Ironically, the Obama administration was one of the major architects of the Paris Agreement. The United States is the second-largest contributor to global emissions, with China being the largest. Although America comprises a mere 4 percent of the world’s population, it is responsible for roughly one-third of all the excess carbon emissions in the atmosphere, according to The Hill. When the United States left the Agreement, the decision negatively impacted the global goals of all the countries that joined it.

Specific Paris Agreement goals

  • Each country sets its own individual goals to slow the rise of global temperatures.
  • The current pledges set by member countries will not significantly impact the climate crisis, so increasingly ambitious goals, known as Nationally Determined Contributions (NDCs), must be set and submitted every 5 years. This is known as the Agreement’s “ratchet mechanism.” Updated NDCs were due at the end of 2020.
  • “The Paris deal also provides pathways for richer countries to help poorer ones, some of which are already bearing the brunt of the climate crisis, to reduce their emissions and adapt to a rapidly-changing planet,” according to British newspaper Independent.

Biden’s position

“‘I will join the Paris Accord because with us out of it, look what’s happening. It’s all falling apart,’ Biden said during his first presidential debate with Donald Trump, pointing to the rampant destruction of Brazil’s rainforests, happening in the vacuum of U.S. diplomatic leadership,” according to Independent.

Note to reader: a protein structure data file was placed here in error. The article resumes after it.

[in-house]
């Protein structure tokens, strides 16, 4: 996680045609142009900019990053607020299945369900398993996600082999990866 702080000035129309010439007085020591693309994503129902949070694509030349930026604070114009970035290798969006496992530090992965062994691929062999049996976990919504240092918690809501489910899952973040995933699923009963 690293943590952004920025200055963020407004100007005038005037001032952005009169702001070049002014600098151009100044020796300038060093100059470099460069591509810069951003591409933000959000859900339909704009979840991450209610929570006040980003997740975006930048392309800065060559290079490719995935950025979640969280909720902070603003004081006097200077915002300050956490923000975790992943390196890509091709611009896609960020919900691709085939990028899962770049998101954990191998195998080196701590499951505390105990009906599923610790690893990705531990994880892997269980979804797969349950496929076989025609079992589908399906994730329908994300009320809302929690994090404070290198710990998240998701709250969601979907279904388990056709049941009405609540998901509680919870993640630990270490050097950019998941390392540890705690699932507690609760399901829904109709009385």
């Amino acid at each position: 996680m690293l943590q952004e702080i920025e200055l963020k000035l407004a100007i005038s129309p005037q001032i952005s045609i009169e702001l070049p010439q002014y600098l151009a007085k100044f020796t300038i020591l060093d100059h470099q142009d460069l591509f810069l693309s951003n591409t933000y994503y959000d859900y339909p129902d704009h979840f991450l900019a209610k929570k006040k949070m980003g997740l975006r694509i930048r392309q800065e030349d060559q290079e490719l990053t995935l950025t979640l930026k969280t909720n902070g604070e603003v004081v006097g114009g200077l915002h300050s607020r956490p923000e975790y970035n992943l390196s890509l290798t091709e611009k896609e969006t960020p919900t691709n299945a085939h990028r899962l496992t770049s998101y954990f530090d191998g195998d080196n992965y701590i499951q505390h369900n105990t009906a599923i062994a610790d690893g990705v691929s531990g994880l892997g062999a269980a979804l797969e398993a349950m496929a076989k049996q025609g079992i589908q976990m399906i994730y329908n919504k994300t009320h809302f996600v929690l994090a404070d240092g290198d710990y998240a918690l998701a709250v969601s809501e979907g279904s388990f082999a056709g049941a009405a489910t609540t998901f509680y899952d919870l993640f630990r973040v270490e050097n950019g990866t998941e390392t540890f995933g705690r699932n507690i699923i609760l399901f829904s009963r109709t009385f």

The Biden administration has the distinction of having the most aggressive climate change plan in history, with a goal of net-zero emissions by 2050 and a $2 trillion clean energy and infrastructure plan.

“Reaching net zero global carbon emissions as early as 2050 will take a wholesale transformation of the global economy,” said John Kerry, Biden’s special presidential envoy for climate, according to Financial Times.

On January 21, 2021, Kerry said that “the new administration acknowledged, ‘with pain and some embarrassment,’ the damage caused by Donald Trump’s ‘reckless’ decision to pull out of the Paris accord,” Financial Times says. “But a green transition would create ‘millions of jobs,’ he said, and the world was facing ‘an unprecedented wealth creation opportunity.’”

Approximately 200 countries joined the Agreement, and the rest of the world is closely watching the Biden administration to see how it will achieve its ambitious 2050 zero-emissions goal.

“The four years of reversals, rollbacks and the United States having neglected or abdicated its role or responsibility in addressing climate change definitely had a negative impact on the kind of global motivation and pace of action on climate change,” said Shyla Raghav, Vice President of Climate Change, Global Strategy Group for Conservation International, in an NPR interview on January 24, 2021.